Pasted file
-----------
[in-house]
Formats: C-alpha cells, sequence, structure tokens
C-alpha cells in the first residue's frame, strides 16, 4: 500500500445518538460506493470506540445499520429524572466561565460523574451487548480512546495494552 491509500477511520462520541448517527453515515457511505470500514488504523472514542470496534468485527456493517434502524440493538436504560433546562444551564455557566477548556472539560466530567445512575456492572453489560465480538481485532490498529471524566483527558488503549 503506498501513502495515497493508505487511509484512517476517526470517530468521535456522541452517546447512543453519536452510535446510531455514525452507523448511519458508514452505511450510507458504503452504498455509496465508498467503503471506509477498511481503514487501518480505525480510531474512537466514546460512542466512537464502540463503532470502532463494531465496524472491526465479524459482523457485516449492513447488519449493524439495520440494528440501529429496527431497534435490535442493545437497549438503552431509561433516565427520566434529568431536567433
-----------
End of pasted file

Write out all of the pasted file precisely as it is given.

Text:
[in-house]
Formats: C-alpha cells, sequence, structure tokens
C-alpha cells in the first residue's frame, strides 16, 4: 500500500445518538460506493470506540445499520429524572466561565460523574451487548480512546495494552 491509500477511520462520541448517527453515515457511505470500514488504523472514542470496534468485527456493517434502524440493538436504560433546562444551564455557566477548556472539560466530567445512575456492572453489560465480538481485532490498529471524566483527558488503549 503506498501513502495515497493508505487511509484512517476517526470517530468521535456522541452517546447512543453519536452510535446510531455514525452507523448511519458508514452505511450510507458504503452504498455509496465508498467503503471506509477498511481503514487501518480505525480510531474512537466514546460512542466512537464502540463503532470502532463494531465496524472491526465479524459482523457485516449492513447488519449493524439495520440494528440501529429496527431497534435490535442493545437497549438503552431509561433516565427520566434529568431536567433